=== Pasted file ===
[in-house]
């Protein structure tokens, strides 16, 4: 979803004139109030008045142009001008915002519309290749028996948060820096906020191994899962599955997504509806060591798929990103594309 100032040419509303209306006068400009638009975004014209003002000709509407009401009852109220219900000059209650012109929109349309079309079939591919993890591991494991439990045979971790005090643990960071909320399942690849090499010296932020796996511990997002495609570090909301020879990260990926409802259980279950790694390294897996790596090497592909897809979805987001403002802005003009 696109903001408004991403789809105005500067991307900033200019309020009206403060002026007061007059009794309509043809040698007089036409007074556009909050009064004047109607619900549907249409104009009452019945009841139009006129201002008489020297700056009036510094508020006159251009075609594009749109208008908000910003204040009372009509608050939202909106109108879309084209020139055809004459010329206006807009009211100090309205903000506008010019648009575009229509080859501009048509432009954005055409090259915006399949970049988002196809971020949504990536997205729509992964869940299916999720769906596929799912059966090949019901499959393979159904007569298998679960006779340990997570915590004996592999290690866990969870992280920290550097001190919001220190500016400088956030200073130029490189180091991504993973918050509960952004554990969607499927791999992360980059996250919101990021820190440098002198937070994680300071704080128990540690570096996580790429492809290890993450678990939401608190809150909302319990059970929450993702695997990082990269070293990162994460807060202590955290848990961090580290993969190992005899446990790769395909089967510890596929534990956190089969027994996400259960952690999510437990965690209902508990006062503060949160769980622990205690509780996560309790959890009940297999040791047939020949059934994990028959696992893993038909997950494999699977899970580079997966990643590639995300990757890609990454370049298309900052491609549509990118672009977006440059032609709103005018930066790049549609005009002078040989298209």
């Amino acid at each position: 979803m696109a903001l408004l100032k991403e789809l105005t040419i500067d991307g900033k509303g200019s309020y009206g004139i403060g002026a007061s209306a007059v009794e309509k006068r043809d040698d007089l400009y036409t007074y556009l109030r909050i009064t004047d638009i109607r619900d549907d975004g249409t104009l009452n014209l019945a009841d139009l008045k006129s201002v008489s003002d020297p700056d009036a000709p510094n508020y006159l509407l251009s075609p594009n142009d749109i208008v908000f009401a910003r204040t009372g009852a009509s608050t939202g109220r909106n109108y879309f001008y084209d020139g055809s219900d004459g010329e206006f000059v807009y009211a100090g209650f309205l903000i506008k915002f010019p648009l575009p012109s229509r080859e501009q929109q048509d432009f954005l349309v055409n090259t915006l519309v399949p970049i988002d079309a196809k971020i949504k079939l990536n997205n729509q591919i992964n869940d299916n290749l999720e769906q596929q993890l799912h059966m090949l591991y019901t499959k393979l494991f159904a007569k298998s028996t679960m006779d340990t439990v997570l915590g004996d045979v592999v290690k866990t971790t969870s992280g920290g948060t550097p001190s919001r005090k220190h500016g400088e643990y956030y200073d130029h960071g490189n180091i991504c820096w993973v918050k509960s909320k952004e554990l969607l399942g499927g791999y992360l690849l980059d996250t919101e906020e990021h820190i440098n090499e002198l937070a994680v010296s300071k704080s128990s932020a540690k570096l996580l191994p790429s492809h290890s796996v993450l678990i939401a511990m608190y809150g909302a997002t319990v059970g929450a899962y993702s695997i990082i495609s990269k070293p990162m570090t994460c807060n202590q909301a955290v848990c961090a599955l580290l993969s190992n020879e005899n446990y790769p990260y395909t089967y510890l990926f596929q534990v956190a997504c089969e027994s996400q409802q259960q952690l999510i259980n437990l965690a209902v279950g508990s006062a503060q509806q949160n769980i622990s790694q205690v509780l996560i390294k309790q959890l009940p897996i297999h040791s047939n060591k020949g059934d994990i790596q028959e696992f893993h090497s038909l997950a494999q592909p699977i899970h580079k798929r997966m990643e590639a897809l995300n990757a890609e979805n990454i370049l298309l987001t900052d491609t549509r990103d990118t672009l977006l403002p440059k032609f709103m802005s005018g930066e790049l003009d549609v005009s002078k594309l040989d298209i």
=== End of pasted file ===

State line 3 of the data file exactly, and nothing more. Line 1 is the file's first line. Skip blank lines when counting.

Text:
């Amino acid at each position: 979803m696109a903001l408004l100032k991403e789809l105005t040419i500067d991307g900033k509303g200019s309020y009206g004139i403060g002026a007061s209306a007059v009794e309509k006068r043809d040698d007089l400009y036409t007074y556009l109030r909050i009064t004047d638009i109607r619900d549907d975004g249409t104009l009452n014209l019945a009841d139009l008045k006129s201002v008489s003002d020297p700056d009036a000709p510094n508020y006159l509407l251009s075609p594009n142009d749109i208008v908000f009401a910003r204040t009372g009852a009509s608050t939202g109220r909106n109108y879309f001008y084209d020139g055809s219900d004459g010329e206006f000059v807009y009211a100090g209650f309205l903000i506008k915002f010019p648009l575009p012109s229509r080859e501009q929109q048509d432009f954005l349309v055409n090259t915006l519309v399949p970049i988002d079309a196809k971020i949504k079939l990536n997205n729509q591919i992964n869940d299916n290749l999720e769906q596929q993890l799912h059966m090949l591991y019901t499959k393979l494991f159904a007569k298998s028996t679960m006779d340990t439990v997570l915590g004996d045979v592999v290690k866990t971790t969870s992280g920290g948060t550097p001190s919001r005090k220190h500016g400088e643990y956030y200073d130029h960071g490189n180091i991504c820096w993973v918050k509960s909320k952004e554990l969607l399942g499927g791999y992360l690849l980059d996250t919101e906020e990021h820190i440098n090499e002198l937070a994680v010296s300071k704080s128990s932020a540690k570096l996580l191994p790429s492809h290890s796996v993450l678990i939401a511990m608190y809150g909302a997002t319990v059970g929450a899962y993702s695997i990082i495609s990269k070293p990162m570090t994460c807060n202590q909301a955290v848990c961090a599955l580290l993969s190992n020879e005899n446990y790769p990260y395909t089967y510890l990926f596929q534990v956190a997504c089969e027994s996400q409802q259960q952690l999510i259980n437990l965690a209902v279950g508990s006062a503060q509806q949160n769980i622990s790694q205690v509780l996560i390294k309790q959890l009940p897996i297999h040791s047939n060591k020949g059934d994990i790596q028959e696992f893993h090497s038909l997950a494999q592909p699977i899970h580079k798929r997966m990643e590639a897809l995300n990757a890609e979805n990454i370049l298309l987001t900052d491609t549509r990103d990118t672009l977006l403002p440059k032609f709103m802005s005018g930066e790049l003009d549609v005009s002078k594309l040989d298209i």